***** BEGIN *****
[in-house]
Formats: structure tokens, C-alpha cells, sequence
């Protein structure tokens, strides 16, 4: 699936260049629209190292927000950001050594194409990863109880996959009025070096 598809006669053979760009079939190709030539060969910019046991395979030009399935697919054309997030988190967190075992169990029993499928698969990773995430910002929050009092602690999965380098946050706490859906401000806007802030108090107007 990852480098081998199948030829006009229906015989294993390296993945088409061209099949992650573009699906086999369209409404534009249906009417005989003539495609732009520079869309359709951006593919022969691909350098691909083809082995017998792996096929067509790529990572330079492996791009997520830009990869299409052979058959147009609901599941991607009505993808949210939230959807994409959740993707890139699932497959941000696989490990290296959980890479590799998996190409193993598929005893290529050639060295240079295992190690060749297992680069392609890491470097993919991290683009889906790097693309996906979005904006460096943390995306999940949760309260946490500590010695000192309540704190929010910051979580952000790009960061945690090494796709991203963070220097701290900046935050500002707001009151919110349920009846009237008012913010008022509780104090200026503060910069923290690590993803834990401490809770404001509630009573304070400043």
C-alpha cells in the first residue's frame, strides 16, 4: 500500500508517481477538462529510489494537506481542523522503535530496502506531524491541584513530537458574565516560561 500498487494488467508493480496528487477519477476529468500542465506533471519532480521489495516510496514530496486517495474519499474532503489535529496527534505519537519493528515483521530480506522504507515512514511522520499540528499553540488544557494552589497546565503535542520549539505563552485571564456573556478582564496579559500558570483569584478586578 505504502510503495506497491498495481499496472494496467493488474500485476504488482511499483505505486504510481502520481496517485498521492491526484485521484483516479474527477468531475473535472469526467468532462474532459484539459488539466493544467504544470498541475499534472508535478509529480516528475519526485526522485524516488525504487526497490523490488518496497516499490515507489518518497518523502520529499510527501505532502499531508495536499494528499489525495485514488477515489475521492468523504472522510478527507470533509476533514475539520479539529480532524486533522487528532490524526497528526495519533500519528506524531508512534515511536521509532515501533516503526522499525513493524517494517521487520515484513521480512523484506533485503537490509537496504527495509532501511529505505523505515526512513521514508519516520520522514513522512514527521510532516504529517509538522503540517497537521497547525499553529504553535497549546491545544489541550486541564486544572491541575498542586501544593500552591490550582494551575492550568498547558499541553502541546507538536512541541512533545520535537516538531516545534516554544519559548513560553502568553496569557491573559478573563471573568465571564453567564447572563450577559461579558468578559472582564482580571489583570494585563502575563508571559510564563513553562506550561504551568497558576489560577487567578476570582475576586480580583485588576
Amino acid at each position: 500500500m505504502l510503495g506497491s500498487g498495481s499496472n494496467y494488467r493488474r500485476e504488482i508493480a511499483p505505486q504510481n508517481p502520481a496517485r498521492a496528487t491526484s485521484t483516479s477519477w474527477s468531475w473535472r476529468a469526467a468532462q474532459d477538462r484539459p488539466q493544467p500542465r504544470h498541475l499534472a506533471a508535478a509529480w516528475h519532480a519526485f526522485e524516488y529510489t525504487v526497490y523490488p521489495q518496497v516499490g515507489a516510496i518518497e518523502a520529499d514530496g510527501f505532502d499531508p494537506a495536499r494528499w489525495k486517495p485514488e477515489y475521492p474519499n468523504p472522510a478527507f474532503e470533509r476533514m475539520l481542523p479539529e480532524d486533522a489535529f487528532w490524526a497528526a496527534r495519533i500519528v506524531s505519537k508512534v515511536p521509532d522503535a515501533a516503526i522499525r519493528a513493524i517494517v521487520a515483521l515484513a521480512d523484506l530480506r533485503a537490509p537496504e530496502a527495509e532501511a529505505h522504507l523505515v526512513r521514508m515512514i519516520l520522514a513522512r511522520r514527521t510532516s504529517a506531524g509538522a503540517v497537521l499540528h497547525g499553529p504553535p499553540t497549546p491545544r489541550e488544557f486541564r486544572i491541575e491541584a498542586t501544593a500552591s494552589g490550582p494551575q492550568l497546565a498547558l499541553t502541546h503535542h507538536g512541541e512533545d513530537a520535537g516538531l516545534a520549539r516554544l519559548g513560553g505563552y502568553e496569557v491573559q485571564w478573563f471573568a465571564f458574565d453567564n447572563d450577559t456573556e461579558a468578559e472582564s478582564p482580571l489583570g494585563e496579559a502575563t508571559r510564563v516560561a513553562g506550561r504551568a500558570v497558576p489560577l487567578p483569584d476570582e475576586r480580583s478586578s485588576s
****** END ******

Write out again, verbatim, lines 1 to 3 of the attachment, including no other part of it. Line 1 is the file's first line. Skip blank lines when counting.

[in-house]
Formats: structure tokens, C-alpha cells, sequence
């Protein structure tokens, strides 16, 4: 699936260049629209190292927000950001050594194409990863109880996959009025070096 598809006669053979760009079939190709030539060969910019046991395979030009399935697919054309997030988190967190075992169990029993499928698969990773995430910002929050009092602690999965380098946050706490859906401000806007802030108090107007 990852480098081998199948030829006009229906015989294993390296993945088409061209099949992650573009699906086999369209409404534009249906009417005989003539495609732009520079869309359709951006593919022969691909350098691909083809082995017998792996096929067509790529990572330079492996791009997520830009990869299409052979058959147009609901599941991607009505993808949210939230959807994409959740993707890139699932497959941000696989490990290296959980890479590799998996190409193993598929005893290529050639060295240079295992190690060749297992680069392609890491470097993919991290683009889906790097693309996906979005904006460096943390995306999940949760309260946490500590010695000192309540704190929010910051979580952000790009960061945690090494796709991203963070220097701290900046935050500002707001009151919110349920009846009237008012913010008022509780104090200026503060910069923290690590993803834990401490809770404001509630009573304070400043």